REGISTRAR:

Server that accepts Register requests

REGISTRATION:

Administrative act or process where an entity's name and other attributes are established for the first time at a CA, prior to the CA issuing a digital certificate that has the entity's name as the subject.

REGISTRY:

A database repository for information about a computer's configuration: The registry contains information that Windows continually references during operation, such as:

·         Profiles for each user

·         The programs installed on the computer and the types of documents each can create.

·         Property settings for folders and program icons

·         What hardware exists on the system

·         Which ports are active

The registry is organized hierarchically as a tree and is made up of keys and their sub-keys, hives, and value entries.

REGRADE:

To deliberately change the classification level of information in an authorized manner

REKEY:  

Change the value of a cryptographic key that is being used in an application within a cryptographic system.

RELATIVE ID (RID):

The part of a Security ID (SID) that uniquely identifies an account or group within a domain

RELAY:

1) Term used to describe a communications switching center or an intermediate station (terminal).

2) An electronically operated switch with one or more contacts.

3) A device in which low power flow (current) can control a larger power flow in a secondary circuit through the use of opening and closing contacts. Usually contains an electromagnet and armature.

4) Open System Interconnection (OSI) terminology for a device that connects two or more networks or network systems. A data link layer (Layer 2) relay is a bridge; a network layer (Layer 3) relay is a router.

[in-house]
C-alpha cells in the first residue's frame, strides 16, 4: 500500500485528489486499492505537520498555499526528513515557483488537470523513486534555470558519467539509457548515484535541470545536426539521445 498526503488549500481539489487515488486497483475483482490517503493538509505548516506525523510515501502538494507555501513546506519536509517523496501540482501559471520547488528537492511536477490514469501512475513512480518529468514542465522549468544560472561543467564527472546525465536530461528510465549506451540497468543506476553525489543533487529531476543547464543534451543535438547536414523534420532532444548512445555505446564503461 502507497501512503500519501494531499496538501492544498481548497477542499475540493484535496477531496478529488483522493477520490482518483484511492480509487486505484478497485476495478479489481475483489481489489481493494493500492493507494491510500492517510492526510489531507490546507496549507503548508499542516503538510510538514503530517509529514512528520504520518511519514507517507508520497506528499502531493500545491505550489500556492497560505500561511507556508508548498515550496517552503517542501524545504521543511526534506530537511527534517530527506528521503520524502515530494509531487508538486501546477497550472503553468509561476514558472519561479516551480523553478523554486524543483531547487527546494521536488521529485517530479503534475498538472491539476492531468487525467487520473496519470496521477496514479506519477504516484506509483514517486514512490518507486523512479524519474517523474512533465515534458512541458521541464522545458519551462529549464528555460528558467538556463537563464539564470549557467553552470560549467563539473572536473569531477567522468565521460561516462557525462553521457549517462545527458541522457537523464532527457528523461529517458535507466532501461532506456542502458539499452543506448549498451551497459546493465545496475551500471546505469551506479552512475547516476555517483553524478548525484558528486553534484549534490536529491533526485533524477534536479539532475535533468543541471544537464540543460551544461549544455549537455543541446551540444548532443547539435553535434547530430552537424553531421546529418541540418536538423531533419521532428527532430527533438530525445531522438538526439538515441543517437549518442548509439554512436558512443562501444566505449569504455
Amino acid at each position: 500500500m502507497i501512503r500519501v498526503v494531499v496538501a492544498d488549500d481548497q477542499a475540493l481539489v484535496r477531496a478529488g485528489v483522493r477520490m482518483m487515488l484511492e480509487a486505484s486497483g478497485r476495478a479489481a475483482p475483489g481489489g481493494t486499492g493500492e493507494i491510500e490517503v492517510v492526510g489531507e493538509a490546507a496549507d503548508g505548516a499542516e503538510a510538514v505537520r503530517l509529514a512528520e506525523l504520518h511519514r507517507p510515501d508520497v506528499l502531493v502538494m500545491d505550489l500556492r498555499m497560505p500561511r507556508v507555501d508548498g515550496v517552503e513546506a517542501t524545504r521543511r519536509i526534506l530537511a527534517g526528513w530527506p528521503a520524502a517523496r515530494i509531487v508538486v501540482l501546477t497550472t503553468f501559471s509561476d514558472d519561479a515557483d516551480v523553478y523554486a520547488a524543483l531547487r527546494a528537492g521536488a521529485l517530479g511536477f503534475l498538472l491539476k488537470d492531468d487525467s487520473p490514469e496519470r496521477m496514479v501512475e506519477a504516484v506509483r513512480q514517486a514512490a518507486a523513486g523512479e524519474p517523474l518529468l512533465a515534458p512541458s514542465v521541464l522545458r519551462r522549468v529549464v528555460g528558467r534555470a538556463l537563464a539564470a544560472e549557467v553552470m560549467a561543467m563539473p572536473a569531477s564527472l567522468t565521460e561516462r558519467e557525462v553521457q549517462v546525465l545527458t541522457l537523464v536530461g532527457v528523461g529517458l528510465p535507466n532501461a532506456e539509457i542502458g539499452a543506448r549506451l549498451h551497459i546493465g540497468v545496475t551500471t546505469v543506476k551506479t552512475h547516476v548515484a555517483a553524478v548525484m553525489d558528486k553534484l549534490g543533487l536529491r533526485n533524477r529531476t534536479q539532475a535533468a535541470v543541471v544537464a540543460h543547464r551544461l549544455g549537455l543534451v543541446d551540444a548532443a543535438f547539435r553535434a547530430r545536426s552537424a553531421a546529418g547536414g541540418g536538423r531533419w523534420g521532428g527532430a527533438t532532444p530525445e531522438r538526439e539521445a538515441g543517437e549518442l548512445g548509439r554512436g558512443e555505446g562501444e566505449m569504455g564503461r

RELIABILITY:

From a quantitative standpoint, reliability is the probability that the system or data communications network will perform its intended function over the stated duration of time in the specified environment for its usage. From a qualitative sense, reliability is closely connected with maintainability, availability, and system security from unauthorized access.

RELIABLE SAP UPDATE PROTOCOL (RSUP):

Bandwidth-saving protocol developed by Cisco for propagating services information. RSUP allows routers to reliably send standard Novell SAP packets only when the routers detect a change in advertised services. RSUP can transport network information either in conjunction with or independently of the Enhanced IGRP routing function for IPX.

RELOAD:

The event of a computer and / or router rebooting, or the command that causes the reboot action

REMOTE ACCESS:

An arrangement where distant terminals, via a communications channel, have access to a central computer for data processing

REMOTE ALARM:

An alarm received at the transmit end of the circuit to indicate that a failure has occurred at the receive station.

REMOTE ALARM INDICATION:

Yellow Alarm

REMOTE ANALOG LOOPBACK: